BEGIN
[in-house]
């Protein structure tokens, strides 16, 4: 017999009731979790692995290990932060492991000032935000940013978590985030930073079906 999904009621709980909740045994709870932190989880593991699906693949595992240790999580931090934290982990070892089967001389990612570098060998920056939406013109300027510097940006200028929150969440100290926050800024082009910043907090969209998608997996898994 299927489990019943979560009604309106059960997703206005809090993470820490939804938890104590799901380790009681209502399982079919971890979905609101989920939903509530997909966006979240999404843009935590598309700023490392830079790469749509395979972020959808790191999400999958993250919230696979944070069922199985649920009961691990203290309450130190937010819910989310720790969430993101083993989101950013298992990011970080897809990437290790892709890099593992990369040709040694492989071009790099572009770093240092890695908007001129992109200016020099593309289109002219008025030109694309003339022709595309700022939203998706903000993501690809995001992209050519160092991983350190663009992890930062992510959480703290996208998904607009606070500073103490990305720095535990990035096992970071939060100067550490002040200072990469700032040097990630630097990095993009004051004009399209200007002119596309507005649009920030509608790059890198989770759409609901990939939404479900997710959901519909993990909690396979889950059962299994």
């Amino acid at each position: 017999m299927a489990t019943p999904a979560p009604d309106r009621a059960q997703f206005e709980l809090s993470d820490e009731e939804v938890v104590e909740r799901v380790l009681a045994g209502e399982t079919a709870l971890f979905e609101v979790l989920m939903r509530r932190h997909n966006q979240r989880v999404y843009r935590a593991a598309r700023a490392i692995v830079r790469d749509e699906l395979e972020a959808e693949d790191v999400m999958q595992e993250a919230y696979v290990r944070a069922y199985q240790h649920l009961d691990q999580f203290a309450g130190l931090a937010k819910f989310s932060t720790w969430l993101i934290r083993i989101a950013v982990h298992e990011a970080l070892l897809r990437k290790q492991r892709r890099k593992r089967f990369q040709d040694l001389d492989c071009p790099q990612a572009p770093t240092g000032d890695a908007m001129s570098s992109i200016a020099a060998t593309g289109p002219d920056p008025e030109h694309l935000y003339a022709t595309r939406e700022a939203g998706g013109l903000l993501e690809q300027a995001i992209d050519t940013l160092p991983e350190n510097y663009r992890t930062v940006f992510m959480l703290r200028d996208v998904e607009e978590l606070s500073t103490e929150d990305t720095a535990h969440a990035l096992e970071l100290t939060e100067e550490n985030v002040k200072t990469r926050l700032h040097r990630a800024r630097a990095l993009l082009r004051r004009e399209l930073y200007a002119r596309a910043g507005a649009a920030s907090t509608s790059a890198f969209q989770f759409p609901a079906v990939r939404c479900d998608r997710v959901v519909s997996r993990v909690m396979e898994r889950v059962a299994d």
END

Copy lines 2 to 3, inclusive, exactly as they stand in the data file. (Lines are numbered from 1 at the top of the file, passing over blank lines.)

């Protein structure tokens, strides 16, 4: 017999009731979790692995290990932060492991000032935000940013978590985030930073079906 999904009621709980909740045994709870932190989880593991699906693949595992240790999580931090934290982990070892089967001389990612570098060998920056939406013109300027510097940006200028929150969440100290926050800024082009910043907090969209998608997996898994 299927489990019943979560009604309106059960997703206005809090993470820490939804938890104590799901380790009681209502399982079919971890979905609101989920939903509530997909966006979240999404843009935590598309700023490392830079790469749509395979972020959808790191999400999958993250919230696979944070069922199985649920009961691990203290309450130190937010819910989310720790969430993101083993989101950013298992990011970080897809990437290790892709890099593992990369040709040694492989071009790099572009770093240092890695908007001129992109200016020099593309289109002219008025030109694309003339022709595309700022939203998706903000993501690809995001992209050519160092991983350190663009992890930062992510959480703290996208998904607009606070500073103490990305720095535990990035096992970071939060100067550490002040200072990469700032040097990630630097990095993009004051004009399209200007002119596309507005649009920030509608790059890198989770759409609901990939939404479900997710959901519909993990909690396979889950059962299994």
């Amino acid at each position: 017999m299927a489990t019943p999904a979560p009604d309106r009621a059960q997703f206005e709980l809090s993470d820490e009731e939804v938890v104590e909740r799901v380790l009681a045994g209502e399982t079919a709870l971890f979905e609101v979790l989920m939903r509530r932190h997909n966006q979240r989880v999404y843009r935590a593991a598309r700023a490392i692995v830079r790469d749509e699906l395979e972020a959808e693949d790191v999400m999958q595992e993250a919230y696979v290990r944070a069922y199985q240790h649920l009961d691990q999580f203290a309450g130190l931090a937010k819910f989310s932060t720790w969430l993101i934290r083993i989101a950013v982990h298992e990011a970080l070892l897809r990437k290790q492991r892709r890099k593992r089967f990369q040709d040694l001389d492989c071009p790099q990612a572009p770093t240092g000032d890695a908007m001129s570098s992109i200016a020099a060998t593309g289109p002219d920056p008025e030109h694309l935000y003339a022709t595309r939406e700022a939203g998706g013109l903000l993501e690809q300027a995001i992209d050519t940013l160092p991983e350190n510097y663009r992890t930062v940006f992510m959480l703290r200028d996208v998904e607009e978590l606070s500073t103490e929150d990305t720095a535990h969440a990035l096992e970071l100290t939060e100067e550490n985030v002040k200072t990469r926050l700032h040097r990630a800024r630097a990095l993009l082009r004051r004009e399209l930073y200007a002119r596309a910043g507005a649009a920030s907090t509608s790059a890198f969209q989770f759409p609901a079906v990939r939404c479900d998608r997710v959901v519909s997996r993990v909690m396979e898994r889950v059962a299994d």